What Will the U.S.-China Relationship Look Like in the Biden Era?

SourceHarvard Business Review
SectorEconomy
CountryMiddle east

The sight of Hangzhou’s railway station packed to the rafters during China’s Golden Week holidays in early October was a powerful symbol of the country’s swift recovery from Covid-19. With mobility restrictions long lifted, more than 600 million Chinese crisscrossed the country to visit family and friends — providing an important boost to domestic consumption in the process. The difference with the U.S. is stark: While in China, the virus has been virtually stamped out and economic activity continues to gain steam, many U.S.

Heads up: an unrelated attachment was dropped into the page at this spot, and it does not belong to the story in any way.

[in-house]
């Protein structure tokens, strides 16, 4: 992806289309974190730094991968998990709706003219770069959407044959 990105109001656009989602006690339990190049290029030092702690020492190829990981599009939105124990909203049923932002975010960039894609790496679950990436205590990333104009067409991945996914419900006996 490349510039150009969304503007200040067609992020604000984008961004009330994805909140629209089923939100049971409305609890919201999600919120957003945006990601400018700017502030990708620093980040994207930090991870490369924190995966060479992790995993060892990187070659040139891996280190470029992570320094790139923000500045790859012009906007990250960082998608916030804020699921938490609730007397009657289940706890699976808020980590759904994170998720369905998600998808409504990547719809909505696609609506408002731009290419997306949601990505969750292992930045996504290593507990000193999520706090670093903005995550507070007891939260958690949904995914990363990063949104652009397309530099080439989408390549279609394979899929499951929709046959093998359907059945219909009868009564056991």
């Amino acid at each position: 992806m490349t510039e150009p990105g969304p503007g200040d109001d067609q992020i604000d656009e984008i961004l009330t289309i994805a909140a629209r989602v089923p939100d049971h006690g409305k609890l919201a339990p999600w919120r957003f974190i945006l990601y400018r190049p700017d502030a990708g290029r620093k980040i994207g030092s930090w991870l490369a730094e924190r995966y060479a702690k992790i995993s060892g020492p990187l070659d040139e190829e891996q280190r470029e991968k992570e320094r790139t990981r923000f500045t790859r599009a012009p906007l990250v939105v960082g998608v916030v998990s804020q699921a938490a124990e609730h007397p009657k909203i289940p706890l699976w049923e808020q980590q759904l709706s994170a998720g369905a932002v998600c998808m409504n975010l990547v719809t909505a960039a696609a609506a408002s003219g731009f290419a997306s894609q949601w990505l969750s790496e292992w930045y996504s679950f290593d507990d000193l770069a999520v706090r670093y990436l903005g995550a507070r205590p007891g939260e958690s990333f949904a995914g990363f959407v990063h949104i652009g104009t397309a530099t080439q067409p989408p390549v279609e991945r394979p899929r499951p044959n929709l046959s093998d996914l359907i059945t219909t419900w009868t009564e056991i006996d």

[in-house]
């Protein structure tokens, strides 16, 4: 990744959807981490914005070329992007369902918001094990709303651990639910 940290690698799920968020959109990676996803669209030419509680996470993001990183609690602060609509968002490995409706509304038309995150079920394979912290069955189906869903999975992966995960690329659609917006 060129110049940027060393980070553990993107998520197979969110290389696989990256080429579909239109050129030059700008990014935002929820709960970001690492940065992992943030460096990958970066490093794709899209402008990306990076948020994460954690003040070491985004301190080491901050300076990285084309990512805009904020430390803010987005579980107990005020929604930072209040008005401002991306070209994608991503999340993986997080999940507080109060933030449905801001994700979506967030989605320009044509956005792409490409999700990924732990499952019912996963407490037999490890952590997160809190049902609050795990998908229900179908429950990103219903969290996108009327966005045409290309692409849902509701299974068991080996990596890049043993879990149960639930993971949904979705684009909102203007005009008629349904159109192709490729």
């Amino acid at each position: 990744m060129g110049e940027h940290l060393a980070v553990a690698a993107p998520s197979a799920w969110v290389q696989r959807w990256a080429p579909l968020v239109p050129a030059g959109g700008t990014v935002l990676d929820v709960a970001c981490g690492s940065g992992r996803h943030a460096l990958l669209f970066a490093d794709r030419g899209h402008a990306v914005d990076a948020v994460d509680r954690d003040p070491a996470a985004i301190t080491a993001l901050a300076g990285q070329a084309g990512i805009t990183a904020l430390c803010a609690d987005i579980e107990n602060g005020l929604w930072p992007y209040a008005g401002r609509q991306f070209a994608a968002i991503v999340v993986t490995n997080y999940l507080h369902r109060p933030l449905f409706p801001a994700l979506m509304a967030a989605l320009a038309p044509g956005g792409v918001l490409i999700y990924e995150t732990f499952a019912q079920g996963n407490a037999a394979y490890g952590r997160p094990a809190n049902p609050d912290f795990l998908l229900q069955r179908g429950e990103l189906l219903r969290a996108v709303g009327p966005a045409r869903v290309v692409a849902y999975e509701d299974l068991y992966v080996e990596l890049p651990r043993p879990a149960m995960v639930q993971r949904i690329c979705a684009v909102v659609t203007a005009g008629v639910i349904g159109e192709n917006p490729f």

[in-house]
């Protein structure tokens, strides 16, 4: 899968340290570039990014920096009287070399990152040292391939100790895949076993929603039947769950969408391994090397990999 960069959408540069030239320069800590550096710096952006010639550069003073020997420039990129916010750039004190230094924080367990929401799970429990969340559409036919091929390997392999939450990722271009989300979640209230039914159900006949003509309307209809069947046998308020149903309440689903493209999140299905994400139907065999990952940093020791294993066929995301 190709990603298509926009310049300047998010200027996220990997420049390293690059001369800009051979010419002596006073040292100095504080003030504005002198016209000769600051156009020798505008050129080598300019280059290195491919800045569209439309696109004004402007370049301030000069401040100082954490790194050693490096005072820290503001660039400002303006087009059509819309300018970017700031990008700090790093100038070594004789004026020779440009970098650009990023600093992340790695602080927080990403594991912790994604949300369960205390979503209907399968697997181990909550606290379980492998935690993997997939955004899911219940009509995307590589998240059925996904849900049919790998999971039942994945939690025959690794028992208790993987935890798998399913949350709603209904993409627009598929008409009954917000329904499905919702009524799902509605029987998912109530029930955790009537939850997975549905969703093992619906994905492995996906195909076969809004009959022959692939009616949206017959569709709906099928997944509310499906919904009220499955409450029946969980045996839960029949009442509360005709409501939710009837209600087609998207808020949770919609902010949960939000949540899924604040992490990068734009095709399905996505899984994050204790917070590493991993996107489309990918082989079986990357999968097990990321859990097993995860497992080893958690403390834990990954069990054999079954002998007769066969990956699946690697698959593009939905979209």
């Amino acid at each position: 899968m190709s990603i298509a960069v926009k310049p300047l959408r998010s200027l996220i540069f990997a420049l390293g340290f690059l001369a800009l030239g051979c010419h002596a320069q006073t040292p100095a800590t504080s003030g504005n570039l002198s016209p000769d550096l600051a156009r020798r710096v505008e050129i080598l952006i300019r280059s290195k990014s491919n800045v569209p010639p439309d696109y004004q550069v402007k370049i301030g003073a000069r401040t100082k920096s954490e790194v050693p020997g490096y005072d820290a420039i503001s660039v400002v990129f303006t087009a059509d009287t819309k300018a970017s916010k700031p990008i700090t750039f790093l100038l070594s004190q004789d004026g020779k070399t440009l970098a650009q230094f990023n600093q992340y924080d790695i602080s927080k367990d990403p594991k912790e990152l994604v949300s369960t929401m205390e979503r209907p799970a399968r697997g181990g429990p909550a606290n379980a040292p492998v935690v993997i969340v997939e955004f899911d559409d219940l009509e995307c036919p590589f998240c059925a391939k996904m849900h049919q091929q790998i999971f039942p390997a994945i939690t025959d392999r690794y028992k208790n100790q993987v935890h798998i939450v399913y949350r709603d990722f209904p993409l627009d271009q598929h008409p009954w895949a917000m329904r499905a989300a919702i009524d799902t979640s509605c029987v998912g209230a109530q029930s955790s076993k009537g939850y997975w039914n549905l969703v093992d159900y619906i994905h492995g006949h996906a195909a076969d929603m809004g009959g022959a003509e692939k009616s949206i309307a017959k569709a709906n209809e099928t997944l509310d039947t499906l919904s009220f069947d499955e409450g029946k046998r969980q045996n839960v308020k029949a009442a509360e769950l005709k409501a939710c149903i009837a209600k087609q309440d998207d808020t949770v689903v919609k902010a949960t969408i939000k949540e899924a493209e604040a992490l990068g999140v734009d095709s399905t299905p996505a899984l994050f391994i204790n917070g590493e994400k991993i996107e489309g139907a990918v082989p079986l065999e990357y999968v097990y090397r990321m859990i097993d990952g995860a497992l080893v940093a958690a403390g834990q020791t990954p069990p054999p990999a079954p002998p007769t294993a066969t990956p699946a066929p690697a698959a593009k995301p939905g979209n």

states are reintroducing social distancing restrictions as they grapple with surging caseloads. To some, this gives credence to China’s goal of replacing the U.S. as the world’s major economic power. Our projections show China continuing to whittle away the U.S.’ economic lead over the next five years. But this isn’t a given: Structural problems persist in areas such as overcapacity in industry, elevated debt levels, and inequality. What’s more, years of tensions with Trump have hurt external competitiveness, while China’s aggressive foreign policy is generating increasing international pushback. How the Biden administration handles the U.S. relationship with China will be not just crucial to Biden’s presidency, but one of the defining themes of his time in ...read more...